Jim Shaw (Hong Kong)

Jim Shaw (Hong Kong)

Friday, November 22, 2013Tuesday, January 7, 2014


London, United Kingdom

Simon Lee Gallery is proud to present the first Hong Kong exhibition of works by Los Angeles based artist Jim Shaw. While Shaw’s methodology embraces a multitude of mediums and approaches, this show of drawings varying in scale and narrative subject highlights a crucially important part of his oeuvre. Part of a ground-breaking group that graduated from CalArts in the late 1970’s including Mike Kelley and Tony Oursler, Shaw’s practice incorporates a dense medley of iconographic references in an ongoing creative process, which borrows from art history, genre cinema, cartoons, consumerism, religious imagery, history, current affairs and the media. Long-term narrative driven works are psychologically charged with the strange revelatory absurdity of dreams and steeped in references to American pop culture.

Shaw consciously documents and re-appropriates the broken timelines and nonsensical sequences of unconscious images that constitute dreams by correlating them with the open and adaptive structure of comic books. In the Blake/Boring series he mimics the stylized bodies and fantasy world of the pre-Romantic artist William Blake and 1950’s silver age superhero comic style of Wayne Boring, a leading Superman artist of his youth. Like the inward looking, imaginary trajectory of Blake, Shaw’s feverish exposure of representational histories and pseudo-worlds are charged with a mystical, dream-like subtext. Still informing his current practice are two interrelated bodies of work from the 1990s, Dream Drawings and Dream Objects that in a self-referential, critical approach to the history of surrealism, draw from his own dream diaries. Spanning over 10 years, these were rendered in a sequential narrative, resembling storyboards.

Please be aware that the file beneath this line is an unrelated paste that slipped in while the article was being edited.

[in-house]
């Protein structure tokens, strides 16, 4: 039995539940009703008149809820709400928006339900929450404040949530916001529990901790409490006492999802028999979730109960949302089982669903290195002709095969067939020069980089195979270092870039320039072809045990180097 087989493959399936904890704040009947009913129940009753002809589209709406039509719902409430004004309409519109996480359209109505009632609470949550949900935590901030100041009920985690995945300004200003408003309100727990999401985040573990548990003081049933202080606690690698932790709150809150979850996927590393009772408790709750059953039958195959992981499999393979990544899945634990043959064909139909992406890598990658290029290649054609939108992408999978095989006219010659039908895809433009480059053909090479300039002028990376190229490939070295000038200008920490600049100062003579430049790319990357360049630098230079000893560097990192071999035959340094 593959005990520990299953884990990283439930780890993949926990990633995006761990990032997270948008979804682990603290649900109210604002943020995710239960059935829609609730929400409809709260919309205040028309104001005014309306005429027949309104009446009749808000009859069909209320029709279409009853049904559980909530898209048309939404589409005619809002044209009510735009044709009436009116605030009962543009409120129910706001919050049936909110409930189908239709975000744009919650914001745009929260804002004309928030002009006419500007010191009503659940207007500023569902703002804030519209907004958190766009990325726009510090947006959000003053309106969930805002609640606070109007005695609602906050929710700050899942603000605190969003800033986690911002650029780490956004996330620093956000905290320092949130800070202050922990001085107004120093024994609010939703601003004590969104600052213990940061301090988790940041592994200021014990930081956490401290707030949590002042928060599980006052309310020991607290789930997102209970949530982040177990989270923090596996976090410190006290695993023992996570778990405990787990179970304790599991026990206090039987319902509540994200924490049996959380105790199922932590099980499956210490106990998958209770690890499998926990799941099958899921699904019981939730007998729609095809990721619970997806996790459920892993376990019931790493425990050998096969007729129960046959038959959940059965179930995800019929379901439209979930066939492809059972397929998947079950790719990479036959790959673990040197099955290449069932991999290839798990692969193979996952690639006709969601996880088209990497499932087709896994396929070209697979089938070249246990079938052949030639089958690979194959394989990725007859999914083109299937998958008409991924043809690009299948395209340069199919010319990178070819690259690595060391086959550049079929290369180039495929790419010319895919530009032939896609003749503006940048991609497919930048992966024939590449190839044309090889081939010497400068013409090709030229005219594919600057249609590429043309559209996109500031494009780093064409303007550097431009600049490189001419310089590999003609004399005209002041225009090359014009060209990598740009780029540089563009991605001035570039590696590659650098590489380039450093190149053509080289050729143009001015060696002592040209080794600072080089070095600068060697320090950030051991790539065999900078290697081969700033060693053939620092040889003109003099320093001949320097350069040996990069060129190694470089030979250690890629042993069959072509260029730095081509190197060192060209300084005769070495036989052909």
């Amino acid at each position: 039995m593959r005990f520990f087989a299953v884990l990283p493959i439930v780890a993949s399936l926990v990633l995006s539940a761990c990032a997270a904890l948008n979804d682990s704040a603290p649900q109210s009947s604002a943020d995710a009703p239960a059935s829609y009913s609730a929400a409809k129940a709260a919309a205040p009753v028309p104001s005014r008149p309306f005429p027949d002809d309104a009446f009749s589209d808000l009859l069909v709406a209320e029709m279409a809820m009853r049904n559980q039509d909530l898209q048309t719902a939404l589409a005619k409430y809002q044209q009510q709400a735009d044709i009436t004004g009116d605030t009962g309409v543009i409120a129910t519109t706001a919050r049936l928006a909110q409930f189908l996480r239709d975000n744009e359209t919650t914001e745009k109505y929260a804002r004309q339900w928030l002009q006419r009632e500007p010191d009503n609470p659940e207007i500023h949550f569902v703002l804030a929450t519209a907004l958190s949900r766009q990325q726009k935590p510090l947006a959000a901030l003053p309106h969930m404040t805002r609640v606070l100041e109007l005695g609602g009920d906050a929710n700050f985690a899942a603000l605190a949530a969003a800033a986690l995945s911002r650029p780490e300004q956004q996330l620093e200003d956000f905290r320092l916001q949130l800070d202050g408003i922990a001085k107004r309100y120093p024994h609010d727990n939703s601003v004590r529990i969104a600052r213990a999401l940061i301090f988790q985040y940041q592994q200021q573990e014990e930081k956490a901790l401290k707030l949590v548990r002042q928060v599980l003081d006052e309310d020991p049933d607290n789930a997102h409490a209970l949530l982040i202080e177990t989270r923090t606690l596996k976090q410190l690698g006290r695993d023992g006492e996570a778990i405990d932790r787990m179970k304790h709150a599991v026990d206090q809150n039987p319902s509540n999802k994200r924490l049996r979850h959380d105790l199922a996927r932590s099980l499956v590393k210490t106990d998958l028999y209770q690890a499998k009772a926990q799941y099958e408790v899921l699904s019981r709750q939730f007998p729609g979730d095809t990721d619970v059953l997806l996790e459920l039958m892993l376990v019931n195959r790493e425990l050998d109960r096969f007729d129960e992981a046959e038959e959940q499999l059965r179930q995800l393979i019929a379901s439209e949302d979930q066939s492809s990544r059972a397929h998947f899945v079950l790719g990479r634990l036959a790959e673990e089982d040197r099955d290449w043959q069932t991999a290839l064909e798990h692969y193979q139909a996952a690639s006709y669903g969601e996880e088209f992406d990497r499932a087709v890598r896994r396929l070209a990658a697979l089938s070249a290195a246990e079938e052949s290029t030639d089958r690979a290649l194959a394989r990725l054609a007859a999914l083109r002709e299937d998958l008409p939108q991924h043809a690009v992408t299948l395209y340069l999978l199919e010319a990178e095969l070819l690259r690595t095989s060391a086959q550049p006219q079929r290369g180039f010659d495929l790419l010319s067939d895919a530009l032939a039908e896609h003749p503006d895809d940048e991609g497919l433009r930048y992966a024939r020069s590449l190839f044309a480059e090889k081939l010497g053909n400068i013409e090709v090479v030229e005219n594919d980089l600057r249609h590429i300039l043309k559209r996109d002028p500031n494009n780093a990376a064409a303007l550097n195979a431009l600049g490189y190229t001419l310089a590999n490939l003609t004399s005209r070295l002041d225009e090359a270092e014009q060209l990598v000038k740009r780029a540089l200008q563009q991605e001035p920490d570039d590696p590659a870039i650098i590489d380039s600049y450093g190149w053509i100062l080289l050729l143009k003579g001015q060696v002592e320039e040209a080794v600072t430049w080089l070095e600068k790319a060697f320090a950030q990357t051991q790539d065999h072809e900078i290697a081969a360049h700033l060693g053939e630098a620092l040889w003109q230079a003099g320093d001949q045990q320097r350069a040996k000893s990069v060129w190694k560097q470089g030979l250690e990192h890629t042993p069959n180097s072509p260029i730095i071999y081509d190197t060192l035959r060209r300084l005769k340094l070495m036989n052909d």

Inspired by cult philosophy, myth, dreams and numerous homespun spiritual movements, Shaw invented a semi-theatrical, experimental fictive religion Oism. Elaborate narratives are used for the story of Oism and in his first major project My Mirage (1986- 91), a series of nearly 170 drawn, silk-screened, photographed, sculpted, filmed or painted works charting the life of Billy from his development from adolescence, through his discovery of sex and drugs, to his subsequent fall and finally to his rebirth through organized religion. The hallucinatory, fragmentary quality of Shaw’s complex re-imaginings is given form in the cut-up technique of Partial Ripped-up Face + Leonardo “Deluge”. The fragmentation of the facial features in the drawing calls attention to how the episodic layers of drawings can also stand as individual components. Similarly, the hair motif recurs throughout the exhibition, both as acid-tinged apocalyptic apparition, and an expression of the ineffable or automated unconscious, echoing the twisting tendrils of Untitled (Banyan Tree), the Banyan tree being an Oist version of the tree of life. Shaw’s earnest depiction of alternate realities encourages shape-shifting and defies encapsulation, weaving together various strands of cultural minutiae in an encyclopaedic spectacular of commercial, popular and outsider vocabularies. His many faceted, myth bound constructs are simultaneously revealing and incomprehensible, delving into the oddest recesses of the mainstream and dissecting it with bizarre humour and a brilliant sense of composition.

Jim Shaw has had major solo exhibitions at the ICA in London, P.S. 1 Contemporary Art Centre in Long Island, CAPC - Musée d’Art Contemporain in Bordeaux, The Kunstverein Frankfurt and most recently, Shaw had a major retrospective at the BALTIC Centre for Contemporary Arts in Gateshead and a site-specific exhibition of new and existing works at the Submarine Wharf in association with the Museum Boijmans van Beuningen in Rotterdam. His work features in prominent public and private collections around the world, such as the MoMA and Solomon R. Guggenheim Museums in New York, the Mamco in Geneva, the Los Angeles County Museum of Art (LACMA) and the Walker Art Center in Minneapolis.